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1st student discussion)
Multiparty owners, has level right to the function of the business. Personal liability parallel to a sole proprietorship. LLC limits individual liability, acting as a corporation, putting the liability on the business, and not the owners. General partnership functions below the names of owners; an LLC may own contracts alone form the owners of a business (Rayne, 2016). In a general partnership, assume the business’s debts, obligations, risks personally, essentially meaning the business owns assets, so does individuals in partnership (Rayne, 2016). Legal suits can only be trailed in contradiction of the business. General partnership a lawsuit can be against the business and the owners.
Advising would be for Peter and Andrew to general partnership, without Paul. In 2 Corinthians 6:14, there is a waring of the consequences for associating with nonbelievers, “for what do righteousness and wickedness have in common? Or what fellowship can light have with darkness?” (NIV). Having desrnment of the obligation to share the gospel and seeking fellowship with other believers.
If the two were to input the general partnership with an agreement on how the profits and losses. Shared contract and to have equal power in the business. General partnership allows personal risk, a healthier agreement for Peter and Andrew. Without the co-ownership of Paul both parties are able to have self-determination in conducting the business.
2nd student discussion)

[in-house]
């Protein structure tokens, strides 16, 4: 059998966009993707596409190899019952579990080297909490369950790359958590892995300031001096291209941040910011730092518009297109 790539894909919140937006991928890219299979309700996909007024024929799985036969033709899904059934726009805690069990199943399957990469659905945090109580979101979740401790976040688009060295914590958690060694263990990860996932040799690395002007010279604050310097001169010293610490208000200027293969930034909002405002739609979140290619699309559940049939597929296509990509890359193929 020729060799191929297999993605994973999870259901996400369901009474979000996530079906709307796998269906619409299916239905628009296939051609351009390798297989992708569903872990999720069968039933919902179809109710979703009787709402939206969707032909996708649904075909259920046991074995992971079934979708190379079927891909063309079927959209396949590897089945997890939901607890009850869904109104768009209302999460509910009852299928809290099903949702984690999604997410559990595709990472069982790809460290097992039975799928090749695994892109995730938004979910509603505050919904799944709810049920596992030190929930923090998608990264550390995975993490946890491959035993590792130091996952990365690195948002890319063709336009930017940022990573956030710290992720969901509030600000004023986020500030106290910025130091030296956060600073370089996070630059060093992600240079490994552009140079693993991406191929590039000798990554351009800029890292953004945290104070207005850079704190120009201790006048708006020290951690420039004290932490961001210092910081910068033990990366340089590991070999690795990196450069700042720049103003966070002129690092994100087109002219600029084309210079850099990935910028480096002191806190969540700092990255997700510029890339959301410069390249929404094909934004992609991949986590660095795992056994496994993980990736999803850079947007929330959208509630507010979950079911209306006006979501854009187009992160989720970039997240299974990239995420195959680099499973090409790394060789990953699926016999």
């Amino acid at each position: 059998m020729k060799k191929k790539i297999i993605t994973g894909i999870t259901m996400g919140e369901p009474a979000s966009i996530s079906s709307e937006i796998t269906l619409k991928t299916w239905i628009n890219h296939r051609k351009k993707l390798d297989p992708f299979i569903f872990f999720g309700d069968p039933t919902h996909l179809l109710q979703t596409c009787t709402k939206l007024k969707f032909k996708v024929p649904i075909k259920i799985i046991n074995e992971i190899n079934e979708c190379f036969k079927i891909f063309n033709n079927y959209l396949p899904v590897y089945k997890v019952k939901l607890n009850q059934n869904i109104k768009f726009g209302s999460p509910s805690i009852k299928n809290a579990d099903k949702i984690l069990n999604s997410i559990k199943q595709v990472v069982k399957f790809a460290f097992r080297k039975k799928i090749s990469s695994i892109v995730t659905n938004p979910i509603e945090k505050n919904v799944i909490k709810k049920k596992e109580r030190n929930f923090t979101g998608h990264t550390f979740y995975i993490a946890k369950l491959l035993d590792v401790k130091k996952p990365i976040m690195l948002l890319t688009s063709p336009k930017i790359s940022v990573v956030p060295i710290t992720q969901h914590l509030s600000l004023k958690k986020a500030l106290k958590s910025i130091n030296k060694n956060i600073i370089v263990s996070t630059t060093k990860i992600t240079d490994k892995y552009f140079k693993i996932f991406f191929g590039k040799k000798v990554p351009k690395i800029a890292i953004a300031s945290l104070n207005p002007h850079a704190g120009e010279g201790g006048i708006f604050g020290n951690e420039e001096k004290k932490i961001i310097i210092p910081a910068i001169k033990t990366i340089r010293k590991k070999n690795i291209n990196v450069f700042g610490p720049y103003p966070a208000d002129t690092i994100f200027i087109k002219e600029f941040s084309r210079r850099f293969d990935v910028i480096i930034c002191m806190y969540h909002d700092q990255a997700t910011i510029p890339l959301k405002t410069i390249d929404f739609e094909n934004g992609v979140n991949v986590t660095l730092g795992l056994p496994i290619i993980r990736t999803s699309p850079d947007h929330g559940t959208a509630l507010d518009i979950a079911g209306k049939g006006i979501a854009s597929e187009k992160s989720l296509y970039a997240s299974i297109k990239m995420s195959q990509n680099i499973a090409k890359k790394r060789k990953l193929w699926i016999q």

The debate between the advantages and disadvantages of limited liability and partnerships is a prominent topic in modern corporate America. Sometimes people are able to take on the risk involved in partnerships financially and they get along well with those they are partnered with so they decide to go the partnership route and are able to share in all the profits they are able to make with the company. In many cases, however, despite the initial positivity and cohesion within the founding members, over a longer period of time conflict inevitably arises among the partners and the entire company falls apart, or at the very best, becomes much harder to manage. In our scenario with Peter, Andrew, and Paul, this looks to be a strong case to believe a similar situation will occur. It is for this reason I think they should formulate there business idea into a Limited Liability Company. With this format, they will not be personally liable for any of the debts or liabilities of the company. It will also mean that they are able to guard themselves form the potential of any lawsuits from each of the other founders of the company. In the case of Paul he may be willing to put up with the idea of using the barn as a church retreat at first simply because he is their friend but over time that sentiment may not hold so well. It is for this reason that I think Paul should not be named a co-owner but still receive a comparable portion of the companies profits or losses. Since this was Peter’s and Andrew’s idea from the start and something they have been looking to do for a long time, they should be the ones who decide the ultimate fate of the company and not have to worry about potential hostilities between them and Paul simply because of disputing religious views. It is good for the brothers to have Paul since he will be very valuable in the day to day processes of the company but ultimately, having limited liability will give the brothers the most security to do with the company what they had always intended.